Following the change in the regulations governing fire alarm installations and the introduction of the Fire (Regulatory Reform) Order, we have been inspected and certified as competent contractors by the Electrical Contractors Association (ECA) in the installation, servicing and maintenance of fire alarm systems. The emphasis is currently on the existence of a fire Risk Assessment, as compiled by the end user and there are a number of very helpful documents available to those whose responsibility it is to provide the risk assessment. The risk assessment and other related publications are available to download on the HM Government website http://www.communities.gov.uk/fire/firesafety/ .
We can provide copies of these documents if required and we can provide assistance to the "responsible person" whose duty it is to compile the fire Risk Assessment. The importance of a fire Risk Assessment cannot be over-emphasised and it is a legal requirement to have one in place for commercial establishments.
As a registered and regularly inspected security installer with the ECA, we offer several different fire alarm options, depending on your requirements. We use tried and tested fire alarm equipment provided by leading manufacturers and backed up by their guarantees. Installations are carried out by trained and security vetted staff and maintained following installation with regular visits and checks to ensure that the installation remains trouble free.
• Free Consultations and Quotations
• 24 Hour Emergency Call Out Service
• Regular Servicing and Maintenance
• Central Monitoring Station Protection
• Certification on completion, along with User Maintenance Instructions and Zone Charts
The basic technology is non-addressable which is found more often in smaller buildings due to it being more cost effective. A non-addressable system is simply comprised of fire zones. A zone is how a building is split up, to help speed up identification of the location of a fire. For example, if a building was not zoned, then in the case of a fire, the whole building would have to be searched instead of the rescue services being directed to the exact zone area by the control panel. This would dramatically slow up the location process and would result in more damage and possibly loss of life.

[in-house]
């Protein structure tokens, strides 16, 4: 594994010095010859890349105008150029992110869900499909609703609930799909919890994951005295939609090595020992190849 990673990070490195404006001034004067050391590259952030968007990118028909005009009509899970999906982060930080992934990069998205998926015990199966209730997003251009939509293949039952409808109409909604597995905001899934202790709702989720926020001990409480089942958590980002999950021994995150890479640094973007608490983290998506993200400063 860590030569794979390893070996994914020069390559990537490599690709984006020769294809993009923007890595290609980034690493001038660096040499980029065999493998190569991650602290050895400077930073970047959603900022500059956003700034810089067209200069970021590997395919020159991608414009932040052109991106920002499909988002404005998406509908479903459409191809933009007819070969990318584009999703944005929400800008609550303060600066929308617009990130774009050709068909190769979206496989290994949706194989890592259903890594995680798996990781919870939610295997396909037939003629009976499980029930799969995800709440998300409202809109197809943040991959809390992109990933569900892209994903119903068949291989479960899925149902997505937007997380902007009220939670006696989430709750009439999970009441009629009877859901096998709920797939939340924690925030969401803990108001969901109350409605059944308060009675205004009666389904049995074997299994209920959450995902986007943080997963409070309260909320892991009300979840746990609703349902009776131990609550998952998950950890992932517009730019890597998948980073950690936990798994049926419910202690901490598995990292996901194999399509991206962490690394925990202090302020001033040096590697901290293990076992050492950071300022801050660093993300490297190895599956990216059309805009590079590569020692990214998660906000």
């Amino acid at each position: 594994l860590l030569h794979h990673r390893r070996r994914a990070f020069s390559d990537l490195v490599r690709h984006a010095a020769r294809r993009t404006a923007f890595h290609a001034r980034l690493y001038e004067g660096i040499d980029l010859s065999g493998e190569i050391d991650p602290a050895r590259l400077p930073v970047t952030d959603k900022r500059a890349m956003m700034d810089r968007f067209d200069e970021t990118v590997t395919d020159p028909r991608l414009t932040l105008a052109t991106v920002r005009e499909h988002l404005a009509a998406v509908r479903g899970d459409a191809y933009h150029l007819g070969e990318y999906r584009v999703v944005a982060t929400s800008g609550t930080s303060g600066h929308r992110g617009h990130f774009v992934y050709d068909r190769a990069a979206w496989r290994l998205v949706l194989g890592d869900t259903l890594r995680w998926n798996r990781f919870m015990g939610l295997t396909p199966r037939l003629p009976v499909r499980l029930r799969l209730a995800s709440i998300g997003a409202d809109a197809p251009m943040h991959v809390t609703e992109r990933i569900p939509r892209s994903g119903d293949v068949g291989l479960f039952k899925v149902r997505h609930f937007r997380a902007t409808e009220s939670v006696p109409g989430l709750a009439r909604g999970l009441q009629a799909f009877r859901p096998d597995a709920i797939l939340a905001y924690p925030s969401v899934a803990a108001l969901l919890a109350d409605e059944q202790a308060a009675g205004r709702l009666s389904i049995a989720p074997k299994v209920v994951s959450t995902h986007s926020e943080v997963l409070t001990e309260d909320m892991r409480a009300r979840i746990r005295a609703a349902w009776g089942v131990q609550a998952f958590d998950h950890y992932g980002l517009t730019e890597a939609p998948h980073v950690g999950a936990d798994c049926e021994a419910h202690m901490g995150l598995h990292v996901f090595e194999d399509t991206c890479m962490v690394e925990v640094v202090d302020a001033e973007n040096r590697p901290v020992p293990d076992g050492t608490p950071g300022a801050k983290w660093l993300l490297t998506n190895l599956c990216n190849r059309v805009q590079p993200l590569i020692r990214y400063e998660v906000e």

Each zone is made up of a grouping of smoke/heat detectors and manual callpoints. In the event of a fire being detected, either automatically by a detector or manually by a person discovering a fire and operating a manual callpoint, it will cause the control panel to go into fire alarm mode which will then operate the alarm sounders thus alerting the occupants. The zone in fire alarm mode would then have to be checked to establish the exact detector that caused the alarm. If a detector was the cause, a red LED would be illuminated on the detector itself.
Analogue Addressable System
This technology is far more advanced and is normally found in the larger premises. This is called Analogue Addressable and will pin point the exact location of a fire through zoning and also the detector in the vicinity of the fire, having its own number (address) and text allocated to it.
When a detector on the loop senses a fire, information is passed back to the control panel, which is then processed and a decision is made by the panel, not the detector, whether it is a fire or not. Individual detectors can have their threshold levels altered, so for example, they can be less sensitive during the day and more at night if required. Another advantage it has over non addressable technology is that individual detectors can be isolated instead of an entire zone. This system can dramatically reduce unwanted alarms and unlike non addressable systems will alert the user if a detector has become faulty. In the event of a fire or fault, the control panel offers text description of the condition, unlike the non addressable, which will only illuminate relevant LED·s. This makes the location of fire and faults much quicker.
There are also wire free radio based analogue addressable fire systems, which have all the benefits of a hard wire system, but with the obvious advantage of no cabling required to all the devices. This is an ideal option for listed buildings such as churches, where cable runs would look unsightly. There is also no damage to the building or mess from drilling
Fire Alarm Devices
A smoke detector is a device that detects smoke and issues a signal back to the fire alarm system
A heat detector is a device that responds to changes in ambient temperature. Typically, if the ambient temperature rises above a predetermined threshold an alarm signal is triggered. Most commonly found in kitchens, boiler rooms or unclean environments.
In the event of a fire a person would break the glass in the unit which in turn activates the fire alarm. Most commonly found at all exits to the outside of a building.
Normally red and alerts occupants audibly to a fire. These can be supplemented by visual alarms (flashing beacons) where areas can be normally noisy i.e. factories or where they are required for DDA compliance. The general sound level required is 65 DBa, or 75 DBa in a room where people sleep.
The sounder can also be integrated with a smoke or heat detector, making it an ideal option for bedrooms where the owner might not want to see a red sounder on the wall.